The Uncle Sam Steamboat was the first steamboat to run the lower portion of the Colorado River. It was launched in 1852 by James Turnbull to supply goods to Fort Yuma. Sadly the Uncle Sam sank in May 1853 and it wasn't until 1855 that travel along the river became routine.
Fort Yuma was established after the Mexican-American war in 1848 on the California side of the river, across from Yuma where the Arizona Territorial Prison would later be built. Transportation of troops and supplies through the desert was taxing and dangerous.
The Colorado Steam Navigation Company continued to grow and by 1876 there were several steamers. Sandbars were a constant problem which was solved by Captain Mellon who learned to turn the boat around and use the side paddle-wheel to dig their way through.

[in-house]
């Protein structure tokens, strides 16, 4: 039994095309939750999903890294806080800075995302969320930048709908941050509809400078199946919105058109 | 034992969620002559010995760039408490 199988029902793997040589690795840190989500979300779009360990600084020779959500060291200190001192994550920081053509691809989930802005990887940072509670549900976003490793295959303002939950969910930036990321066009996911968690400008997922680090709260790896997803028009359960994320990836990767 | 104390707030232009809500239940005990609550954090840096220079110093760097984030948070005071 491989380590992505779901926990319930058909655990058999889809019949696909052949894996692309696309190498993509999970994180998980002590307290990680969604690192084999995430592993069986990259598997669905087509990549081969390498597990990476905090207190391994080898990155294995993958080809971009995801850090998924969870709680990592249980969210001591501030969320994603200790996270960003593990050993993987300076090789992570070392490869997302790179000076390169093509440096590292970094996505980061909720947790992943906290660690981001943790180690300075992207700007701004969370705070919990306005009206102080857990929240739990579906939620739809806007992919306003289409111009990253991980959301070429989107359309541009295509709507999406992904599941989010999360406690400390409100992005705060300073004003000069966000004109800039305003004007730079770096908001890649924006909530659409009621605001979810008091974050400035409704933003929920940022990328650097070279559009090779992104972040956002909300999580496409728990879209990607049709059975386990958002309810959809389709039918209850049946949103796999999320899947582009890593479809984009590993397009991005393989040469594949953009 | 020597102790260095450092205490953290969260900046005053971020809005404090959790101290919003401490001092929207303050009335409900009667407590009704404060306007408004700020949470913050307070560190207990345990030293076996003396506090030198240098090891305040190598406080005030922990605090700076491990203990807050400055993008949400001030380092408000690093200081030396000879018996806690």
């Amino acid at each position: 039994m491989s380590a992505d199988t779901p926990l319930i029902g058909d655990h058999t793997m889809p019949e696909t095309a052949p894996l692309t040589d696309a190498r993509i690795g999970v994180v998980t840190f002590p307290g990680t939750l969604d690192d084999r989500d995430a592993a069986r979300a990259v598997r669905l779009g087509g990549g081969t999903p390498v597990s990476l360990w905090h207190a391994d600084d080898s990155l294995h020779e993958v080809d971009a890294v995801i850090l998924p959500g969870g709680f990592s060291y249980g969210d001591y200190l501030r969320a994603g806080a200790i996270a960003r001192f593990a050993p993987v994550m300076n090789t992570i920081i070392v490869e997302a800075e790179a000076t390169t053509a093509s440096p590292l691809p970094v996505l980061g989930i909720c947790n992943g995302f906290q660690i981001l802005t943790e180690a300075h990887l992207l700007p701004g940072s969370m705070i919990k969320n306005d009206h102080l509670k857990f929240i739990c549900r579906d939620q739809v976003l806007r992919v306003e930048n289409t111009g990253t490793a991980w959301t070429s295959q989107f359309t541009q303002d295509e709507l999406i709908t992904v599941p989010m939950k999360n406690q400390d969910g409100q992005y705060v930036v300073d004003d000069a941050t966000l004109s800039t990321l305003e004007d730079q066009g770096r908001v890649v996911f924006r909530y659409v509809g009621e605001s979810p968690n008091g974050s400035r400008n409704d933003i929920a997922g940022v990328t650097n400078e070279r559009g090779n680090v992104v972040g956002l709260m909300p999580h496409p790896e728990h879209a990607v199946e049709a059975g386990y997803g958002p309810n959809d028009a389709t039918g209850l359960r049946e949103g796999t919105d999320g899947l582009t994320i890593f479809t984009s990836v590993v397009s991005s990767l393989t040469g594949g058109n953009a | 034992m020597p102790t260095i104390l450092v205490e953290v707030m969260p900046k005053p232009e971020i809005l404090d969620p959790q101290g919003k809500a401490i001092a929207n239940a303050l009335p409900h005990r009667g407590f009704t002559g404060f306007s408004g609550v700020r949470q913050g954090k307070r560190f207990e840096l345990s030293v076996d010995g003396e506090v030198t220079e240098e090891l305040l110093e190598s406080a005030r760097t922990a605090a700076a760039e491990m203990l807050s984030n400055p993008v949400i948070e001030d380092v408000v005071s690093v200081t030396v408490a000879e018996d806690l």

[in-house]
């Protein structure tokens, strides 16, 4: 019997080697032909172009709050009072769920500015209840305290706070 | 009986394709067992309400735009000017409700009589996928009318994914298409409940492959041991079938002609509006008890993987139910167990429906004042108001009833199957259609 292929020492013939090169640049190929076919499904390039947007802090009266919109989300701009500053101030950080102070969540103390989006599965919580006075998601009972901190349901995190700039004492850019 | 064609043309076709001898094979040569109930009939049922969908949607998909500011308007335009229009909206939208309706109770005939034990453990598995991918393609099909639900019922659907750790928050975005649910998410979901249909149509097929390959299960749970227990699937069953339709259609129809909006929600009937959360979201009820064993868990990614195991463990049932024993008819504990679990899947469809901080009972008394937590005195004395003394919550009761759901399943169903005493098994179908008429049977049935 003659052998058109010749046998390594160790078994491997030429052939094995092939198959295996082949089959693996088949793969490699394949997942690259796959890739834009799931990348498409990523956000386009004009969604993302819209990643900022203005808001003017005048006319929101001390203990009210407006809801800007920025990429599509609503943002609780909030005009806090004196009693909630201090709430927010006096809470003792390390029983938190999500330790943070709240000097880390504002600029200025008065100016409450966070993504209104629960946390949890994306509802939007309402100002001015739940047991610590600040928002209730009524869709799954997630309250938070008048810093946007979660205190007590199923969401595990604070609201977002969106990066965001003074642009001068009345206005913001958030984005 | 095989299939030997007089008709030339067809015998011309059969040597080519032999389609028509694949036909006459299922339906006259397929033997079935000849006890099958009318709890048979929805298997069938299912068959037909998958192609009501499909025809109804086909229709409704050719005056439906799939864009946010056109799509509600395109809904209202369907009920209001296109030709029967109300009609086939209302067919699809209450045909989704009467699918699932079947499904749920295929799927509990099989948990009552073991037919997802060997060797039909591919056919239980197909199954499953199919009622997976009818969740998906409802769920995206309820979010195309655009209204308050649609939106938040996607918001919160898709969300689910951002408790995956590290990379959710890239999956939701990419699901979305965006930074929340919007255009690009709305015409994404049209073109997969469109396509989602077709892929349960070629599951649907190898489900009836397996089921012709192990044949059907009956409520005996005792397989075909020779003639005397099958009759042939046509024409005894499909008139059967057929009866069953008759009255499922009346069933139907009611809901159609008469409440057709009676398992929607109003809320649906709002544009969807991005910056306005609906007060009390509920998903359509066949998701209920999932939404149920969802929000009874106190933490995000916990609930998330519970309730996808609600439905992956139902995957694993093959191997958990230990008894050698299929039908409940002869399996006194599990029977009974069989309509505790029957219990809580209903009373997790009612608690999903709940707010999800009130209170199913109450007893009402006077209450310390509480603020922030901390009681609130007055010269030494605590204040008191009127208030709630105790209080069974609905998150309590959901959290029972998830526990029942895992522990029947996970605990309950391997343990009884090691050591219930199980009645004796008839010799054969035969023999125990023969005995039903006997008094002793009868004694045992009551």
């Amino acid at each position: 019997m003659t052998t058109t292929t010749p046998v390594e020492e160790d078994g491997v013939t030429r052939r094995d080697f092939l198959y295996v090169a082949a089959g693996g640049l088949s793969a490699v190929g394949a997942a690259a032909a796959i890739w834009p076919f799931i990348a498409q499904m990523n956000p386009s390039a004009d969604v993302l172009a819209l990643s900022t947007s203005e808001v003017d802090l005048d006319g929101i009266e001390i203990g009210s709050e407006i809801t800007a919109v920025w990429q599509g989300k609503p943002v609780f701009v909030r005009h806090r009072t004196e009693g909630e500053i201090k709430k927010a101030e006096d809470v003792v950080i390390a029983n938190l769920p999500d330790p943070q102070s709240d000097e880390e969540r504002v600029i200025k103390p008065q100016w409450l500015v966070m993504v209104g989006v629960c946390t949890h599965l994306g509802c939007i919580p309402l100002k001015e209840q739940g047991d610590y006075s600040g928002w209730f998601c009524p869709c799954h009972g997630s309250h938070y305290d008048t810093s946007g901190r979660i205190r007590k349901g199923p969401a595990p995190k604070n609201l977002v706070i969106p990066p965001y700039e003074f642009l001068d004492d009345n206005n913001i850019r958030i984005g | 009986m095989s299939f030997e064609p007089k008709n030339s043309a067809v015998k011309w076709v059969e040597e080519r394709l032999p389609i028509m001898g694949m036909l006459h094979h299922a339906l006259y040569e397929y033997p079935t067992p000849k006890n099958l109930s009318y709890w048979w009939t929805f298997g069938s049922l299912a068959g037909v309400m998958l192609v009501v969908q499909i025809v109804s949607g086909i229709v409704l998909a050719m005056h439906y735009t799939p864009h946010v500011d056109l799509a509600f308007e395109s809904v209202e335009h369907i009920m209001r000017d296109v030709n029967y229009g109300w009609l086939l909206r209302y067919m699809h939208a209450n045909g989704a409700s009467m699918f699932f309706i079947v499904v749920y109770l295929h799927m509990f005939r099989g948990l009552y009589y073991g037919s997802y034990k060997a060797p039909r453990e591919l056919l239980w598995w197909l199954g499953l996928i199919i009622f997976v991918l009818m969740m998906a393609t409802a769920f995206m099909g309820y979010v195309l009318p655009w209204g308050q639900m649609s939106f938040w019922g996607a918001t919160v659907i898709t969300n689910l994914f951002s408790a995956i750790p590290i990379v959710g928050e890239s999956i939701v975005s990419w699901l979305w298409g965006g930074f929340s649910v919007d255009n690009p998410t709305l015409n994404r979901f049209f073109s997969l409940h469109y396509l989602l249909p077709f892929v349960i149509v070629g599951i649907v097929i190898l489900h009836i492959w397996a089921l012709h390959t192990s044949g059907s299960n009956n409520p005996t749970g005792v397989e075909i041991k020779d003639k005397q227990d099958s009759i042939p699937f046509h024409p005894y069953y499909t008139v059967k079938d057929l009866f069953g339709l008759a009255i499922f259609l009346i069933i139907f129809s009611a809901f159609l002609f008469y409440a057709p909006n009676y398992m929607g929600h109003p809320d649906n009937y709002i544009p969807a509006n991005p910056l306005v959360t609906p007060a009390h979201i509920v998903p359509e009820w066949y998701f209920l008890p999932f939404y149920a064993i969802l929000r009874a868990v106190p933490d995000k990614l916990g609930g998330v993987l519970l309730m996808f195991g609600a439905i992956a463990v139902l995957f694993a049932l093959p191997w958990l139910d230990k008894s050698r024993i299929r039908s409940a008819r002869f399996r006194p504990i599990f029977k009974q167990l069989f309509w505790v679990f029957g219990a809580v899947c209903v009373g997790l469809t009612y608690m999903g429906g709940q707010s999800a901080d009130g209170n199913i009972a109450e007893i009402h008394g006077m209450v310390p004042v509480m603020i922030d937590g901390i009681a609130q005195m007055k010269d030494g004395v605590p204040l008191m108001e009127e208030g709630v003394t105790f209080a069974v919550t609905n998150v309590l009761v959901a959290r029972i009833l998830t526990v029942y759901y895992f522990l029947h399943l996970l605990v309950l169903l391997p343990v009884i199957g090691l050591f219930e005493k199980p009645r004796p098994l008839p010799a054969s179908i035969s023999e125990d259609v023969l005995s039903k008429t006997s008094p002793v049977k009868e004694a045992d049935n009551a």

Travelers often slept on deck to catch any bit of breeze possible. It took up to fifteen days to make the trip up the river from the Gulf of California to Fort Yuma. That time was cut down as better boats were introduced to the river.
Today canoeing, kayaking and other water sports are popular along the Colorado River including the Colorado King paddleboat sternwheeler.
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